Academic journal article Asian Perspective

When Being "Native" Is Not Enough: Citizens as Foreigners in Malaysia*

Academic journal article Asian Perspective

When Being "Native" Is Not Enough: Citizens as Foreigners in Malaysia*

Article excerpt

Why do the natives of Sabah oppose the internal migration of natives from the rest of Malaysia? Why is being "native" not enough? The hostility is in direct contrast to what most scholars know about Malaysia: a multiethnic country with successful preferential policies for its natives-the "sons of the soil." In a plural state like Malaysia, there are competing native claims on citizenship. Here, regional natives (Kadazandusun from Sabah) contest claims by federal natives (Malays). The conflicts over culture, economy, and political power fracture a national citizenship into its regional and federal parts, pitting native against native. In particular, regional natives empower the notion of a regional citizenship by supporting restrictions on the internal migration of fellow citizens. As a consequence, Malaysia's goal of a "national" citizenry fashioned on native Malay norms is undermined. Malaysia offers important insight into the enduring dilemma of modern plural states: how to create a common national citizenship.

Key words: Malaysia, nationalism, democracy - East Asia

Introduction: Citizenship in a Multiethnic Society

"[I]n a plural society the basic problem of political science . . . is the integration of society."

J. S. Furnivall, 19441

In 1999, I was standing in a queue at the immigration office in the Malaysian state of Sabah (East Malaysia) when I noticed Malaysian students from Peninsular Malaysia (West Malaysia) filling out immigration forms.2 We were providing the same biographical details, such as our name, sex, age, address, race, and residential status, and were going through the same immigration procedures, yet I was an international visitor to Sabah and they were Malaysian citizens. The experience seemed counterintuitive to the common view of Malaysia as an integrated multiethnic union, and led me to reflect on the broader implications of migration in Malaysia, especially in regard to the rights of "outsiders." Freedom of movement, according to the literature on plural democratic societies, is a fundamental right for all citizens, yet Sabah was treating citizens and foreigners on an equal footing when it came to internal movement within the country.3 Why were West Malaysians excluded from this citizenship right in their own country? If democratic societies provide for the equal movement of all citizens regardless of race or ethnicity, why is Malaysia different? What can the Malaysian case tell us about the scope and limitations of citizenship in pluralistic societies, and the justification of specific regions to control migrations (both internal and external)?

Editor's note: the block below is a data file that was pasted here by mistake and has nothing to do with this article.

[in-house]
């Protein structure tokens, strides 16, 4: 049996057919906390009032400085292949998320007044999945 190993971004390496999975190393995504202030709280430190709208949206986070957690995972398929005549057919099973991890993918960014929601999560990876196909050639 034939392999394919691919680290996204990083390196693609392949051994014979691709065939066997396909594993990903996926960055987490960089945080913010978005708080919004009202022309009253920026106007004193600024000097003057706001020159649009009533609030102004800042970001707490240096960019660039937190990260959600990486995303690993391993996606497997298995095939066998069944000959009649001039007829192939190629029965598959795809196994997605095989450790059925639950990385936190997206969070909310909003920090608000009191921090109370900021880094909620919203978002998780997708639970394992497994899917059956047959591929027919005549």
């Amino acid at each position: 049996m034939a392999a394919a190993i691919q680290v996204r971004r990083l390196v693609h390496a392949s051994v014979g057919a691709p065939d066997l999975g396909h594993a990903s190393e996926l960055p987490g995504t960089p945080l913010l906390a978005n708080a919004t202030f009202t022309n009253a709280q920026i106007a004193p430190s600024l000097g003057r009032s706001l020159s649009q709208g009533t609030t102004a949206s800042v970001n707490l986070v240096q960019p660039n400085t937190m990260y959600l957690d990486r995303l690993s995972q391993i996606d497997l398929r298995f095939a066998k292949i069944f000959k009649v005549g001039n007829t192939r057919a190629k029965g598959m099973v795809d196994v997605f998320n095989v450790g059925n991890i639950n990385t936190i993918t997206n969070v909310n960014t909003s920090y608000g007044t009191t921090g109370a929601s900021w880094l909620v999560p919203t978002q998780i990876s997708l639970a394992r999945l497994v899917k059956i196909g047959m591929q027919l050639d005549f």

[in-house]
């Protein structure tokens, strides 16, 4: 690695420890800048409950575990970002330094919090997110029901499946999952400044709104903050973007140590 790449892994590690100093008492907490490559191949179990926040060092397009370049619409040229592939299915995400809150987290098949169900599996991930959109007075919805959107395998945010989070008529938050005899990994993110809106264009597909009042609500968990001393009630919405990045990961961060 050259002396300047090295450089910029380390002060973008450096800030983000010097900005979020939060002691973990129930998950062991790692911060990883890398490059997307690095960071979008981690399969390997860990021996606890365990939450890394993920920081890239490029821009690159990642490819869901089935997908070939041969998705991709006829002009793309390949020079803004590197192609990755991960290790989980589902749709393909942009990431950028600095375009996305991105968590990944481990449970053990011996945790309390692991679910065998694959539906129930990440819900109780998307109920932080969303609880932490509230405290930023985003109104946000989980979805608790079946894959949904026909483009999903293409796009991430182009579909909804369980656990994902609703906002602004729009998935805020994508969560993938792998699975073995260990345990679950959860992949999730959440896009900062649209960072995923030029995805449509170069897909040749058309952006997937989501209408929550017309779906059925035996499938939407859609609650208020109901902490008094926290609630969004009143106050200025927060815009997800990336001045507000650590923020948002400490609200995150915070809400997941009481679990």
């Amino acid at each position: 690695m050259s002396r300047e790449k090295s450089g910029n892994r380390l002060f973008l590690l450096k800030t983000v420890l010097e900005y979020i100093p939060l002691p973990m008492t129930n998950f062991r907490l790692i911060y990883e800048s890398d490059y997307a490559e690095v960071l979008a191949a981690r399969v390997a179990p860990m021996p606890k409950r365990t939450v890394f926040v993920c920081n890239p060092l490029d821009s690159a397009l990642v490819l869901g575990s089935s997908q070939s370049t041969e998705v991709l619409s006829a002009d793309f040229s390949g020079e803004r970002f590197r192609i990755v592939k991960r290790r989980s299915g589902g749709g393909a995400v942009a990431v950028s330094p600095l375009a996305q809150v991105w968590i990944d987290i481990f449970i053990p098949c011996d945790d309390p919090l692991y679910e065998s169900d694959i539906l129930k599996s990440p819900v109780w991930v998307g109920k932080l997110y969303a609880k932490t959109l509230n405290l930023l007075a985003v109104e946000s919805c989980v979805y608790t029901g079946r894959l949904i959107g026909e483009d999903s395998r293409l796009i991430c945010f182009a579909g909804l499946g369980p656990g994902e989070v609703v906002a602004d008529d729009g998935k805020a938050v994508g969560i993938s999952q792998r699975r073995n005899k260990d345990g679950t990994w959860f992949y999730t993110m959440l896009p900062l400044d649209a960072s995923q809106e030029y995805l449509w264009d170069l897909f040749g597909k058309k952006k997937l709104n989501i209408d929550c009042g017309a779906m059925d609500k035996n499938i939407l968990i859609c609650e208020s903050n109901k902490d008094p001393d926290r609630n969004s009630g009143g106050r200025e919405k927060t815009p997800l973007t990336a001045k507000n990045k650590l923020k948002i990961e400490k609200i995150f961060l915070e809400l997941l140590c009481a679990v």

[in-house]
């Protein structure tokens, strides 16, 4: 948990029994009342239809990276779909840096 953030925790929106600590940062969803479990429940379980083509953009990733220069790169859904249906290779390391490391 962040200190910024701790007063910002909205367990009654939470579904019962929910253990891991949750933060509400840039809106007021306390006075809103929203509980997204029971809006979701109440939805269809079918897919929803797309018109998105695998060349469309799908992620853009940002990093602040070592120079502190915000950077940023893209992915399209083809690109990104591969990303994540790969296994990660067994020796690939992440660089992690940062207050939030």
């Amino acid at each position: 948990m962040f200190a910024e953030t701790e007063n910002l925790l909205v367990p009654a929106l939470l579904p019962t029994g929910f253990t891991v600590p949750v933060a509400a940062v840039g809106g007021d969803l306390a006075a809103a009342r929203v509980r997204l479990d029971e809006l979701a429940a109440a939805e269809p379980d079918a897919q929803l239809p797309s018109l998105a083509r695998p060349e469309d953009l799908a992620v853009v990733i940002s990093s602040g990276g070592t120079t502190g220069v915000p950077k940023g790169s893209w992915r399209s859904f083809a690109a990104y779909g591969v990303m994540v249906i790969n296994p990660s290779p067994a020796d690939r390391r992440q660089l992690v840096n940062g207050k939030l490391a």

At a time when most states facilitate domestic freedom of movement as a fundamental right, and large regional organizations such as the European Union call for the removal of internal barriers to mobility, Malaysia continues to restrict internal migration to Sabah (and Sarawak). These practices contradict conventional wisdom about immigration, which focuses overwhelmingly on the regulation of international migration.4 Restricting the internal movement of citizens to a region within a country challenges traditional accounts of membership in which citizenship is thought of as a nationally unifying force, and reveals potentially dangerous fissures between federal authority and state rights. The contest between federal-state regulatory measures uncovers a regional citizenship doggedly regulating both internal and international migrants.

What we see in Sabah, Malaysia is the formation and perpetuation of a regional citizenship, founded on historical claims to territory and sovereignty, and the preservation of a native cultural identity. Immigration restrictions on fellow citizens from Peninsular Malaysia undermine the formation of a federally- defined national citizenship. Analyzing the competing visions of citizenship in Malaysia is essential to tracing the future trajectory of federations like Malaysia.

Opposition to international immigration is a rising global phenomenon. …

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